This week in Edutopia, Owen Griffith explains how writing about gratitude can produce a host of different positive outcomes. Griffith recommends the regular practice of listing what we’re thankful for. He says, “Gratitude seems to work like a muscle, and the physical action of writing a gratitude list helps develop ‘gratitude muscles.'”
The benefits from this kind of writing are impressive. Griffith suggests that they include:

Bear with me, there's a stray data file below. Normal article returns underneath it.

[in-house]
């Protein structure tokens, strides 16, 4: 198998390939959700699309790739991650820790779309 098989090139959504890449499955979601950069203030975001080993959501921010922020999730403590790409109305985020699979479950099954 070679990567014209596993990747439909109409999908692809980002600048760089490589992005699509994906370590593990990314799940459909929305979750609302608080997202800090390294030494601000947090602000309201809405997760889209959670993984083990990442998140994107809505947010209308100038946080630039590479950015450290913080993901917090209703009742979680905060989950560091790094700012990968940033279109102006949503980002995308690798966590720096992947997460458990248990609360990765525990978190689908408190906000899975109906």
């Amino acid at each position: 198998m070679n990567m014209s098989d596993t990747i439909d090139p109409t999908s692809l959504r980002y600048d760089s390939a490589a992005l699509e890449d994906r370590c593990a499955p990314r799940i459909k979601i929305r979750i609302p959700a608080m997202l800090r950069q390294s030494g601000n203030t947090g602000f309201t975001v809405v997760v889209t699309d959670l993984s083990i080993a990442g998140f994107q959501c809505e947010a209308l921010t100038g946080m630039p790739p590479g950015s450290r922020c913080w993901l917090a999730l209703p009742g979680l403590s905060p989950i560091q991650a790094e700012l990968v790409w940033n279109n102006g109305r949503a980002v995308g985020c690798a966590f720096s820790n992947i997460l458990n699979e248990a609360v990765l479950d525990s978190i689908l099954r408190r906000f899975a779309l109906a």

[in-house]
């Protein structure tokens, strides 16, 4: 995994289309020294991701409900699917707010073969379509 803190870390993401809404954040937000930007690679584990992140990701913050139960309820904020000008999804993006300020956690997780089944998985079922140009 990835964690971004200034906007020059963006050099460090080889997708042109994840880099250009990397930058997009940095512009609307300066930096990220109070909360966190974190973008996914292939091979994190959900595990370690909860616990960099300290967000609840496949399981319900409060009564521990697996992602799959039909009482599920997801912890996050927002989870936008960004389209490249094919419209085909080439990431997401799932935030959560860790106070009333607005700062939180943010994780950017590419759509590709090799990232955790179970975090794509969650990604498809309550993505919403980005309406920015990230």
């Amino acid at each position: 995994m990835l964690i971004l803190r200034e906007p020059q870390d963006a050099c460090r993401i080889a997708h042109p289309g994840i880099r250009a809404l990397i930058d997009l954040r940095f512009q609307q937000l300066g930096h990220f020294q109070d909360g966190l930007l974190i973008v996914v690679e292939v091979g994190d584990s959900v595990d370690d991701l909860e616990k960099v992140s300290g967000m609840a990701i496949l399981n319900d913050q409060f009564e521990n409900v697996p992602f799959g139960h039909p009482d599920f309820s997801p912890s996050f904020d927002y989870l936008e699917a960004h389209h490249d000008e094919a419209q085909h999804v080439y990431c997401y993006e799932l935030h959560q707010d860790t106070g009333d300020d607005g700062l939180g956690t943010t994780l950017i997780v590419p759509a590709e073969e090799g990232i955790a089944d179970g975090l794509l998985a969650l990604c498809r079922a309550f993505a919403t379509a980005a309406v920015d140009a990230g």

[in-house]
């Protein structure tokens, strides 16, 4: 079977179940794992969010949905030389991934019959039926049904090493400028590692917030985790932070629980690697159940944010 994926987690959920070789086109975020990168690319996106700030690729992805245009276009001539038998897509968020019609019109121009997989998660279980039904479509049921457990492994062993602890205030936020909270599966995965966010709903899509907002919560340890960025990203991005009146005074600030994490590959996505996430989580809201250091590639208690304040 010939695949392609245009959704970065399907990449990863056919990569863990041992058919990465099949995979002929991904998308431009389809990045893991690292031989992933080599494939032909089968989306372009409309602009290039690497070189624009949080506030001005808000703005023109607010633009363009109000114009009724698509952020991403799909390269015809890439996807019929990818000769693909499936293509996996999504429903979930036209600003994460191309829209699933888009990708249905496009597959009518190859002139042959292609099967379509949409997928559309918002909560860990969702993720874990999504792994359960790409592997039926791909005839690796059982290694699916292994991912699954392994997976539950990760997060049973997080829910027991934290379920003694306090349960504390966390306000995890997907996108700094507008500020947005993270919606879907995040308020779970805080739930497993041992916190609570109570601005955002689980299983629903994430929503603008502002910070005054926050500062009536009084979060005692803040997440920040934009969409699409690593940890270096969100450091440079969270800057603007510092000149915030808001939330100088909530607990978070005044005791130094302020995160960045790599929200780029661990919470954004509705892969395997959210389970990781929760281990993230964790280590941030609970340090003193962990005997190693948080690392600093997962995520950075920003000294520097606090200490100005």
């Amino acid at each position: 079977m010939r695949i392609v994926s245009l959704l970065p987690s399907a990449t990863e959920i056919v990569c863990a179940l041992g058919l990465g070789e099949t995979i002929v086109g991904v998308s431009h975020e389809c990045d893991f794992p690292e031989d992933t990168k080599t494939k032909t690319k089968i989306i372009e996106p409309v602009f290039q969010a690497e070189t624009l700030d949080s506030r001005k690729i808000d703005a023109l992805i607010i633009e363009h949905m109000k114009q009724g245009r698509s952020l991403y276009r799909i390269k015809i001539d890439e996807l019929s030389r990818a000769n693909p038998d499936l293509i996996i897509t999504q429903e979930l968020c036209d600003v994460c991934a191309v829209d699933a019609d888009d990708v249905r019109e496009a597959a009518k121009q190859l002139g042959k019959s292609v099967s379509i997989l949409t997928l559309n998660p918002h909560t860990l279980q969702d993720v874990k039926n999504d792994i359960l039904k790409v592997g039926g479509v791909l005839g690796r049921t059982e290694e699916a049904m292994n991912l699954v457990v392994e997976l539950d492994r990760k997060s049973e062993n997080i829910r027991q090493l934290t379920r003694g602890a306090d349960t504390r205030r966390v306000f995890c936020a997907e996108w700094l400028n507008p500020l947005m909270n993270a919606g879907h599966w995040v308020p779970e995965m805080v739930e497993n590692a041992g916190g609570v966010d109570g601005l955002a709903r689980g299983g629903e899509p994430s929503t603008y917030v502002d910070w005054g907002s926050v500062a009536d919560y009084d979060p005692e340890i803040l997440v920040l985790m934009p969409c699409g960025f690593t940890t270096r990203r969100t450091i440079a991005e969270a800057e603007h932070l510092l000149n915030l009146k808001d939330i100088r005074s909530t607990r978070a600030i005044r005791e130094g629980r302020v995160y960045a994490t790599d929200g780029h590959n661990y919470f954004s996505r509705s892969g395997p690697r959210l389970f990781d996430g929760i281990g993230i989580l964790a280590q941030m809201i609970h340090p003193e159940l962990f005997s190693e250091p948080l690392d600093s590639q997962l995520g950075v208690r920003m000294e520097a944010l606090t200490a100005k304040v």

Keeping a gratitude journal on a daily basis helps students achieve the following:
- Higher grades
- Higher goals
- More satisfaction with relationships, life, and school
- Less materialism
- More willingness to give back.
For adults, keeping a gratitude journal enables people to:
- Be more optimistic
- Experience more social satisfaction
- Exercise more often
- Have less envy and depression
- Have fewer physical complaints
- Sleep better.
Perhaps this could become a Thanksgiving family activity? If you give it a try, let us know how it goes.